Dance Flick Reviewed by Corey Hall (Movie)
Deep beneath its canopy of dumb slapstick, pop culture winks, and scatological ha-has, lies the existential dilemma at the heart of Dance Flick; that is, what sucks worse? The silly teen dance flicks or the lame spoofs of them? Cheesy flicks about dance-offs all get ground into a greasy pile of hamburger by the cooks of comedy fast food, the Wayans. It’s truly a family affair, with a credit list loaded with Wayan’s, from Keenan, Shawn, Damien, Kim to the lead actor, Damon Jr., a spitting image of his pop, though a fairly pale copy comedically. The shame is that once upon a time these guys packed a satiric punch. While there’s a hint of that here, there’s also a spiteful strain of misogyny and homophobia that ruins the whole vibe.

Summer Hours Reviewed by Jeff Meyers (Movie)
The plot couldn’t be simpler: Three fortysomething siblings struggle to manage their mother’s estate after her death. Though the family’s home is storied and the inheritance filled with valuable art works (courtesy their great uncle, a celebrated artist), only eldest son Frédéric (Charles Berling), a French economist, longs to keep the estate and heirlooms in his family. This puts him at odds with his New York art dealer sister, Adrienne (Juliette Binoche), and younger businessman brother, Jérémie (Jérémie Renier), the manager of a sneaker factory in China. Both, expatriates, see little value in maintaining a past to which they are no longer part.

Terminator Salvation Reviewed by Corey Hall (Movie)
Star Christian Bale, who cranks intensity to 11, then busts off the knob. As humanity-savior John Connor, Bale’s intent to glare his way to victory, growling orders and threats with gravel-voiced fury, all the while attempting to burn a hole in the camera lens — even in the quieter moments. Of course, Connor has the weight of what’s left of the world on his shoulders, attempting to hold together a ragtag resistance army against the genocidal computers, which have nuked the planet to near oblivion. And those nasty automatons are busily rounding up people to use as guinea pigs in a plan to create new, more lifelike cyborg (Terminator) units to finally wipe out mankind. Meanwhile, Marcus (Sam Worthington), a death-row criminal in 2003 who signs an organ donor card, gets executed yet wakes up in this shattered future, totally confused, but still full of unfocused rage. His rough edges get partially sanded off by a pair of urchins he takes under his wings, one of whom happens to be young Kyle Reese (Anton Yechlin), who, in the future, will travel to the past and father Connor, if he doesn’t get aced now. Follow?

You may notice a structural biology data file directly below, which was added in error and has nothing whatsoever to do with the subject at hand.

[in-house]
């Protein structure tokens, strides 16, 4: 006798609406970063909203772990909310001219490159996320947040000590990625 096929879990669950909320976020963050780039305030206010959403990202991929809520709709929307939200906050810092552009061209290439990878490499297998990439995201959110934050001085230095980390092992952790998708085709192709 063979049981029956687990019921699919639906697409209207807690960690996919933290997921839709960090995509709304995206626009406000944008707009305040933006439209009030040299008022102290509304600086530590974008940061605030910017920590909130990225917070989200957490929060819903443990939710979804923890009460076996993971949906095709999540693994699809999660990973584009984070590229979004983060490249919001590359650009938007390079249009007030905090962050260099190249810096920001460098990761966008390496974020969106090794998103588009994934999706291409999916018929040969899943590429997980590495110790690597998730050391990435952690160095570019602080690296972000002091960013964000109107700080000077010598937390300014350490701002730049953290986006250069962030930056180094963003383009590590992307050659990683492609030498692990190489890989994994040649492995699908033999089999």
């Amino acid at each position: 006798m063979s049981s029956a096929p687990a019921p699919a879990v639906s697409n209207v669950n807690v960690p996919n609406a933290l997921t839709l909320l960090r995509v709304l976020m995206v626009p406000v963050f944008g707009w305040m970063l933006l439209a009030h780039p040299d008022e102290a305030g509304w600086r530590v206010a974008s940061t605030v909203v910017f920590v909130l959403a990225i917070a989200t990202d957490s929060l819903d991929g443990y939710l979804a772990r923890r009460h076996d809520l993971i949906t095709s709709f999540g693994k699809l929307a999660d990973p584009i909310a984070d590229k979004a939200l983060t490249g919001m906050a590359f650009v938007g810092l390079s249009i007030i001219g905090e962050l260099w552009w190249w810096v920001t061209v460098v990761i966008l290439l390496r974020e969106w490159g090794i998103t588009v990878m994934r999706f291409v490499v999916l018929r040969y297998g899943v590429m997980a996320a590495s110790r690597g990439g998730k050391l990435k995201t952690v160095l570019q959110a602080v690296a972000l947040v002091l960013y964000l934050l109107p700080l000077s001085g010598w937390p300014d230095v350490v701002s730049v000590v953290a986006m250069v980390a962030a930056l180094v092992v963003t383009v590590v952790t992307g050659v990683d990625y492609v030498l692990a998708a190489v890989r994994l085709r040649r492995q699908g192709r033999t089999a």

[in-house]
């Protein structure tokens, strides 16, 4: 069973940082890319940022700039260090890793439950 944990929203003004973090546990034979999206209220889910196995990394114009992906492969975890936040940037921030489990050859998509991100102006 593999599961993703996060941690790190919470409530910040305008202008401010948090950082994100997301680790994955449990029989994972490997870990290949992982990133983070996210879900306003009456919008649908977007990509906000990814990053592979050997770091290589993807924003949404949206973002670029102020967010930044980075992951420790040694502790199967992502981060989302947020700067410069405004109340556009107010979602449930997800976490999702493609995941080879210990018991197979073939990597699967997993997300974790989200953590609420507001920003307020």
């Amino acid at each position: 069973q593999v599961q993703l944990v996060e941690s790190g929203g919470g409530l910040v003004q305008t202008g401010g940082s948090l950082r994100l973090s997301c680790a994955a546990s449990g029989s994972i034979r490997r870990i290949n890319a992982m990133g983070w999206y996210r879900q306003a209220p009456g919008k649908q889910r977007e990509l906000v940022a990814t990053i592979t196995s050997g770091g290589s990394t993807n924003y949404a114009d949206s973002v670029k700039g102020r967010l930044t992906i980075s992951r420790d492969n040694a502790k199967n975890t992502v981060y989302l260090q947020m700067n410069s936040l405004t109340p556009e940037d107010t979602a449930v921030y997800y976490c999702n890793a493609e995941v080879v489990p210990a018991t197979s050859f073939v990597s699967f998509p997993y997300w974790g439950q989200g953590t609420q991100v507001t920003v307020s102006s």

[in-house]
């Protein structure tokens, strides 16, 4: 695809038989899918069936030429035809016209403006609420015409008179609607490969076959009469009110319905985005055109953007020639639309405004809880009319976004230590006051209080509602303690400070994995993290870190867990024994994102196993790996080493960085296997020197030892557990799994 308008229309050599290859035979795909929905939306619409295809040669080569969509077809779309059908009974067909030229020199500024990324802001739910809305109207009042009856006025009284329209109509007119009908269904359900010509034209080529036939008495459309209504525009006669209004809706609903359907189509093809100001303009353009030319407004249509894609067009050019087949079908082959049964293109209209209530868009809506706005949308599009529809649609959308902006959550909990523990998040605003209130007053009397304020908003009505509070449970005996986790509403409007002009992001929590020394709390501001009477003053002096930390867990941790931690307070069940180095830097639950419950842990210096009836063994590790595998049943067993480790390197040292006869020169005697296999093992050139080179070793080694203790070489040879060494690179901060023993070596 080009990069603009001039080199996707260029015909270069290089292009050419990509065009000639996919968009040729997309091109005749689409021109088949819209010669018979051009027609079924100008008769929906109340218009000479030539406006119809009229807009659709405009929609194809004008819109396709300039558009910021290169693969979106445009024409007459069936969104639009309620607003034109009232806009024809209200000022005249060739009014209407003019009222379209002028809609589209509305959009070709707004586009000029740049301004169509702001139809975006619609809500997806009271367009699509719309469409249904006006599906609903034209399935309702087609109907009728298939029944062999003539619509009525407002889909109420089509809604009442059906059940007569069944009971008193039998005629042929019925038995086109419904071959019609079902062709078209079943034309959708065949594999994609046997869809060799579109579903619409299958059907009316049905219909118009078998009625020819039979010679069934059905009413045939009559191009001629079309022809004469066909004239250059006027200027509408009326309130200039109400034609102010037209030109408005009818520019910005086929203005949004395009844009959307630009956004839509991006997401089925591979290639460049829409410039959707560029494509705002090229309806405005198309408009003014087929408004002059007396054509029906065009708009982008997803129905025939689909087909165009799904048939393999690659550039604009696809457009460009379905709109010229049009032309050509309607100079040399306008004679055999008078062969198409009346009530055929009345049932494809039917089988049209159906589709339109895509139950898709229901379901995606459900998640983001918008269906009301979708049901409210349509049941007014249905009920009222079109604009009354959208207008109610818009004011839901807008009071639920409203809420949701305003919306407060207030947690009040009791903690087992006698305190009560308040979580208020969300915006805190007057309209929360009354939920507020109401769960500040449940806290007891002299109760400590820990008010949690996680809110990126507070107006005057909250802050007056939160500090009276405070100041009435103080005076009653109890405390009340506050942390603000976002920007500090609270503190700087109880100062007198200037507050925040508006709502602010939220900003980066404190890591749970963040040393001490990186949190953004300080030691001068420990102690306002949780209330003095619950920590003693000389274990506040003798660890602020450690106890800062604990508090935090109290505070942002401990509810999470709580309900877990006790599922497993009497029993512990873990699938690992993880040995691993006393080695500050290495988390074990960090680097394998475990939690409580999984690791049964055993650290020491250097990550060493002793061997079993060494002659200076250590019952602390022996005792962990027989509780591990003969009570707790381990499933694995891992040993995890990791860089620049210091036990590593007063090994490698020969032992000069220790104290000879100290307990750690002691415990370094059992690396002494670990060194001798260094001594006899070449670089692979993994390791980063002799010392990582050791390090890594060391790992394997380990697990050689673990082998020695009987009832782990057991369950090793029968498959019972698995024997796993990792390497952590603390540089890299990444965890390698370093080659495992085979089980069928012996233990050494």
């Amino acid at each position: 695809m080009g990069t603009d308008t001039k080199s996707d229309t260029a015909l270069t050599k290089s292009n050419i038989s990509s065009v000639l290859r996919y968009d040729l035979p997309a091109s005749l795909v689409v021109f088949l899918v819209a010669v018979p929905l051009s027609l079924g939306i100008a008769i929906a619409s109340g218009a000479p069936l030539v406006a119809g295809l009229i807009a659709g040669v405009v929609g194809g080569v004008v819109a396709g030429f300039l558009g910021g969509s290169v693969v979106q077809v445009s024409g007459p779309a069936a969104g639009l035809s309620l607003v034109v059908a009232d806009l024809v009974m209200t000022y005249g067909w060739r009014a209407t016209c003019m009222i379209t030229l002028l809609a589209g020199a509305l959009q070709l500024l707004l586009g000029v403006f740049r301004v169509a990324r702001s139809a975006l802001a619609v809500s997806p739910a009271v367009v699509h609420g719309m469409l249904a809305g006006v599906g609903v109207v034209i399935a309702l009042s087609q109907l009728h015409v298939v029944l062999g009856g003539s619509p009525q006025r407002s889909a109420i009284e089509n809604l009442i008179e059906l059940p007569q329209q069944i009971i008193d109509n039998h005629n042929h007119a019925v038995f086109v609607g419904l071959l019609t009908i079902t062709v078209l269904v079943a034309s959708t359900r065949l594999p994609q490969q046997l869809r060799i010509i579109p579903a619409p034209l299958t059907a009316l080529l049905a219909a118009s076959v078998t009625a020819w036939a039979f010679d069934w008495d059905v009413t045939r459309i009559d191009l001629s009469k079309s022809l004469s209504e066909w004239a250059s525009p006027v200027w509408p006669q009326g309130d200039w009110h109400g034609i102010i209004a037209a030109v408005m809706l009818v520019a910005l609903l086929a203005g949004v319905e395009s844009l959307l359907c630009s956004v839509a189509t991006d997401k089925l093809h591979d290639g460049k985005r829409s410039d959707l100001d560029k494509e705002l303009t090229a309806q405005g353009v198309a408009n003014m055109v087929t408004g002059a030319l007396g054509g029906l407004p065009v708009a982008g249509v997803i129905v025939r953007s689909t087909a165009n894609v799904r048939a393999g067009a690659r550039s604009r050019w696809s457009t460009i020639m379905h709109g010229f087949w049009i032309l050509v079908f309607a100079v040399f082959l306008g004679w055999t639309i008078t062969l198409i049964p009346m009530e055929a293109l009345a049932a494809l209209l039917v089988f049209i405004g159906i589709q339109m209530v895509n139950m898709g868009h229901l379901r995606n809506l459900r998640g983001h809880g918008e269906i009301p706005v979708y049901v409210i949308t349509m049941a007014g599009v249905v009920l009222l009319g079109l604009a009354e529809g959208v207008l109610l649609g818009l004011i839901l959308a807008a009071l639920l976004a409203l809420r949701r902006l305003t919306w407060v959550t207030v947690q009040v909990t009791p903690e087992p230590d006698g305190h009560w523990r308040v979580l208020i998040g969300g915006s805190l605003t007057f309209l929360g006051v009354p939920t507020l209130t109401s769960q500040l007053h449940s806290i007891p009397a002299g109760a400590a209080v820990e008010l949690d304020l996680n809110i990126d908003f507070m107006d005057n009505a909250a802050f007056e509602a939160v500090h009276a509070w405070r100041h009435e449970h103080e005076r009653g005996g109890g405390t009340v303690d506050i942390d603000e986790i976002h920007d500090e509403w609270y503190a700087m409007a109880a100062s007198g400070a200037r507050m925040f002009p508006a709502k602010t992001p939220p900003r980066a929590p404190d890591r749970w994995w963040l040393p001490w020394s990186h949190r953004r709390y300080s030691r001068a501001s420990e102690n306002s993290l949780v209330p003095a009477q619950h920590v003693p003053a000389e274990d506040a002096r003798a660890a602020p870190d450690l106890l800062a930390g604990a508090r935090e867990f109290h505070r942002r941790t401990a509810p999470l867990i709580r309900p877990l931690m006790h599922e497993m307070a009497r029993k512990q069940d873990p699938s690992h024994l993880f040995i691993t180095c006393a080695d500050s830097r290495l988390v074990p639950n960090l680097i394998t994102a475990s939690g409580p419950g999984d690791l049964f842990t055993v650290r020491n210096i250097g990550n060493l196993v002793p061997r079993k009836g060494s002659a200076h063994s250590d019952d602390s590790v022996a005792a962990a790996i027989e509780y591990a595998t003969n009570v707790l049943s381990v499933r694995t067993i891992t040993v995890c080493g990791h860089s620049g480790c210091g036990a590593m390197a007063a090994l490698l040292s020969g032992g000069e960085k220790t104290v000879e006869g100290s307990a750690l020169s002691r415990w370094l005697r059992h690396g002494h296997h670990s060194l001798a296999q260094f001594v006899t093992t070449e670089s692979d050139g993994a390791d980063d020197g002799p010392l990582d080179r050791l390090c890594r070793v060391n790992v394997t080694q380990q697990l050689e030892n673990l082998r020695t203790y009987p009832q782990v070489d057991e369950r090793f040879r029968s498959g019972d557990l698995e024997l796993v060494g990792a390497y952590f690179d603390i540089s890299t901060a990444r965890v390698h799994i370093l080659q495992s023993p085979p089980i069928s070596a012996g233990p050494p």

Cafe Via Reviewed by Jane Slaughter (Restaurant)
One of the Café’s best features is its large patio, covered with sage-green canopies and provided with heaters for the transitional months. Outdoor seating is needed because there are only 15 tables inside, plus a tiny bar and a few seats for drinks in that crowded hallway. The small rooms give an intimate feel. Café Via’s patrons follow the French way of dining: less quantity, higher quality. All dishes are lovely to look at.